If that be, I shall see my boy again.
For since the birth of Cain, the first male-child,
To him that did but yesterday suspire,
There was not such a gracious creature born.
But now will canker forrow eat my bud,
And chase the native beauty from his cheek ;
And he will look as hollow as a ghost;
As dim and meagre as an ague's fit ;
And so he'll die : and, rising so again,
When I shall meer him in the court of heav'n
I shall not know him ; therefore never, never,
Must I behold my pretty Arthur more.

Pand. You hold too heinous a respect of grief.
Const. He talks to me, that never had a son.
K. Philip. You are as fond of grief, as of you:

child.
Const. Grief fills the room up

of
my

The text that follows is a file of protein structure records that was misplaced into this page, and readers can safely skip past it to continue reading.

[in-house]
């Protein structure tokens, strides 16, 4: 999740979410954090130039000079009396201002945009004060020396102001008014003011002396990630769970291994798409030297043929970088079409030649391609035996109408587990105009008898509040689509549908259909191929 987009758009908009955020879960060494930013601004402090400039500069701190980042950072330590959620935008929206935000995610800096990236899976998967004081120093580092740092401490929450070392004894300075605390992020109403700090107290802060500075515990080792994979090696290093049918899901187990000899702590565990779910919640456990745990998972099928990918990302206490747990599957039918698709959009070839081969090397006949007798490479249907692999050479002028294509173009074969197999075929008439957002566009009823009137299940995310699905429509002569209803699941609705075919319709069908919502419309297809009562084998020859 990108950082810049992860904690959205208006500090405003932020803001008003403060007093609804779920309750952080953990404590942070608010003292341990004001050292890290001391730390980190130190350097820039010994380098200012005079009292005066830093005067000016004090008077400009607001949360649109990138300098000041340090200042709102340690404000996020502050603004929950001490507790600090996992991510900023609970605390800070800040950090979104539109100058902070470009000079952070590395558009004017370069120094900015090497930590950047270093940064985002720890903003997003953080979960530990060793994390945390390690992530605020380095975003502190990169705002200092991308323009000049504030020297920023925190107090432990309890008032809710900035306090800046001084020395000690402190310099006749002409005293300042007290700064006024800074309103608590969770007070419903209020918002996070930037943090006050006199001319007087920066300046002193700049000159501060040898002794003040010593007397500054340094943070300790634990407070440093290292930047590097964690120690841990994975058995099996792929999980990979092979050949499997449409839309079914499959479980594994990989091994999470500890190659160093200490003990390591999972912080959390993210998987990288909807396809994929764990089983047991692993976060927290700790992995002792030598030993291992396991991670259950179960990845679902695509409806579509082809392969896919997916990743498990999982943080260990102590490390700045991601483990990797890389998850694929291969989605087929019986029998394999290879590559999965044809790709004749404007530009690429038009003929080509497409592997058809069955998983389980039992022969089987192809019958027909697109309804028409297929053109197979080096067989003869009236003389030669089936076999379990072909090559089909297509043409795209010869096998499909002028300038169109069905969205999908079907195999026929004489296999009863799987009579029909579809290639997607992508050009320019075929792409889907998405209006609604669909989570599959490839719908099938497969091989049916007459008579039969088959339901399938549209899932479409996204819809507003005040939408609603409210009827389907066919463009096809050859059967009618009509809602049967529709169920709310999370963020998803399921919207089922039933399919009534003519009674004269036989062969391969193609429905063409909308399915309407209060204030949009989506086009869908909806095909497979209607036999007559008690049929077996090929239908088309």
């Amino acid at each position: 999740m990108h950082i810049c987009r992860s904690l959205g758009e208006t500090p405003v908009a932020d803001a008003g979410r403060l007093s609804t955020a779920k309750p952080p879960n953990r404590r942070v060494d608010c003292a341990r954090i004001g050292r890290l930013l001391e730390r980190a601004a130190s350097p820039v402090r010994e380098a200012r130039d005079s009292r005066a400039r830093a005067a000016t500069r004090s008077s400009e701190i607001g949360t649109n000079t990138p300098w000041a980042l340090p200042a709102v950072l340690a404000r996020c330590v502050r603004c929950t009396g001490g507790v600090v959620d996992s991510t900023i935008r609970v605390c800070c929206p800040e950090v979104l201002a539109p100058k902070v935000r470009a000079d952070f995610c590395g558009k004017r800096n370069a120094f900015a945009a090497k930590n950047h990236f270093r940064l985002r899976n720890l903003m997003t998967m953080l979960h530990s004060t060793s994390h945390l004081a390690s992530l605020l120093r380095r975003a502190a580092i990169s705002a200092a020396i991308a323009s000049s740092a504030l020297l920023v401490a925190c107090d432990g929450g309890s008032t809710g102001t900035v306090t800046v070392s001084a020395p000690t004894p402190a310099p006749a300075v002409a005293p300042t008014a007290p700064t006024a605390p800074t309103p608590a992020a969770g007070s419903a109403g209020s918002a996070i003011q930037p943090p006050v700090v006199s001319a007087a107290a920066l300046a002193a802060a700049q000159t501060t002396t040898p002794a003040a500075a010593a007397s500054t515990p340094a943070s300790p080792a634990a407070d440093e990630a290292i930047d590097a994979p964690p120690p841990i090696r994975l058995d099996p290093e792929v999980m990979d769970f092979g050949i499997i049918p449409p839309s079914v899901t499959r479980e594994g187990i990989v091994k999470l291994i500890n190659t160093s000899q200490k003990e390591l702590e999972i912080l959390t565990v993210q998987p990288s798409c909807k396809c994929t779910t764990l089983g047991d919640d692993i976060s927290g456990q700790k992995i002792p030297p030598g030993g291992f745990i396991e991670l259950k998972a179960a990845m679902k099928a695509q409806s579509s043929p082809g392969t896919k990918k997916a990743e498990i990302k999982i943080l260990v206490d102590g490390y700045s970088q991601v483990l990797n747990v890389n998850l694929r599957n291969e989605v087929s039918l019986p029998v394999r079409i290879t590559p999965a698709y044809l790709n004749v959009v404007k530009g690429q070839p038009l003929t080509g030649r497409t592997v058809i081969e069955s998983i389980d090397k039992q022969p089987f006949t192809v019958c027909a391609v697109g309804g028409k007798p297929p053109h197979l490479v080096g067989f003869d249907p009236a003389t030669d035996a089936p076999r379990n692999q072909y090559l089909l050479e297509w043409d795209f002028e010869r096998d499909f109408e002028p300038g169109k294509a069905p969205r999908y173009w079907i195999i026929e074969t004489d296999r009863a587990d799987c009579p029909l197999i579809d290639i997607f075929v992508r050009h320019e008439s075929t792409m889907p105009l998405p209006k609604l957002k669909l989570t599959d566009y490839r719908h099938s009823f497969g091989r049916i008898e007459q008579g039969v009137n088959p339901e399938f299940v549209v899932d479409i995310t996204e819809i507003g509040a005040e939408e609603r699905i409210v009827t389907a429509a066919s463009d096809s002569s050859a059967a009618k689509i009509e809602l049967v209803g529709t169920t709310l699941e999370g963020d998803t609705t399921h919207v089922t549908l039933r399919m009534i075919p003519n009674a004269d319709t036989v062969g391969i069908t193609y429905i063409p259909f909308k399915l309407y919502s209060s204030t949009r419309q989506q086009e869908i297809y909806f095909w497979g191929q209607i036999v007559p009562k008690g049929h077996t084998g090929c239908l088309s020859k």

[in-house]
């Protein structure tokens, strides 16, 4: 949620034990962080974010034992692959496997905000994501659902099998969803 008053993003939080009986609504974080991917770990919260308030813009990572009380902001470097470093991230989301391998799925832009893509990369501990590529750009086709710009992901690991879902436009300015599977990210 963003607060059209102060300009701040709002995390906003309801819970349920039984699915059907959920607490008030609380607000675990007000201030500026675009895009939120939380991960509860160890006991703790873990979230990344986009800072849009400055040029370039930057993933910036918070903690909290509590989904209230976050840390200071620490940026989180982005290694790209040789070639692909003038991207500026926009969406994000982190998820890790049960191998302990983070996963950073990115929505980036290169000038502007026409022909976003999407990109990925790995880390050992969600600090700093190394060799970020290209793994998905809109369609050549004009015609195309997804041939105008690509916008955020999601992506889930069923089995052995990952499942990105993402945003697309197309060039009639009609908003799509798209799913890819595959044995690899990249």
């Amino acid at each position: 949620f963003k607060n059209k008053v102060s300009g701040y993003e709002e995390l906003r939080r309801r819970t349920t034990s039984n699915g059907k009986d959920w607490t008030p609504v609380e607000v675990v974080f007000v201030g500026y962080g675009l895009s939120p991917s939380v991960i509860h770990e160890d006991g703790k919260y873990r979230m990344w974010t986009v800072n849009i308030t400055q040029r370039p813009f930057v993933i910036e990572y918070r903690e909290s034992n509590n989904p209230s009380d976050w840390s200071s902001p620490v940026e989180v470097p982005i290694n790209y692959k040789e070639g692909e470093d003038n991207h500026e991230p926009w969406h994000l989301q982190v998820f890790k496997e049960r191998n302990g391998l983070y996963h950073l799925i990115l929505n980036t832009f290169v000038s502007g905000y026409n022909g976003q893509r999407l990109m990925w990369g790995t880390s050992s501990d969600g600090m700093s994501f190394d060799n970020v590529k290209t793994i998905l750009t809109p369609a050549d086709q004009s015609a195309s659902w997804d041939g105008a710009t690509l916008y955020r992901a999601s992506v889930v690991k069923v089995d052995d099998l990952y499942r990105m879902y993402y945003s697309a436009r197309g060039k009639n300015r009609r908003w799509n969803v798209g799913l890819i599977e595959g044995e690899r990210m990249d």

absent child;
Lies in his bed, walks up and down with me;
Puts on his pretty looks, repeats his words,
Remembers me of all his gracious parts;
Stuffs out his vacant garments with his form ;
Then have I reason to be fond of grief.
Fare you well ; ' had you such a loss as I,
I could give better comfort than you

do. I will not keep this form upon my head,

[Tearing off her bead-cloaths. When there is such disorder in my wit. O Lord, my boy, my Arthur, my fair fon! My life, my joy, my food, my all the world! My widow-comfort, and my sorrow's cure ! [Exit. K. P:ibp. I fear fome outrage, and I'll follow her.

(Exit.

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kad you such a loss as 1, ever cannot help himself cafts his I could give better comfort] eyes on others for asliftance, and This is a sentiment which great often mistakes their inability for sorrow always dictates. Who- coldness.

SCENE

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Lewis.' There's nothing in this world can make me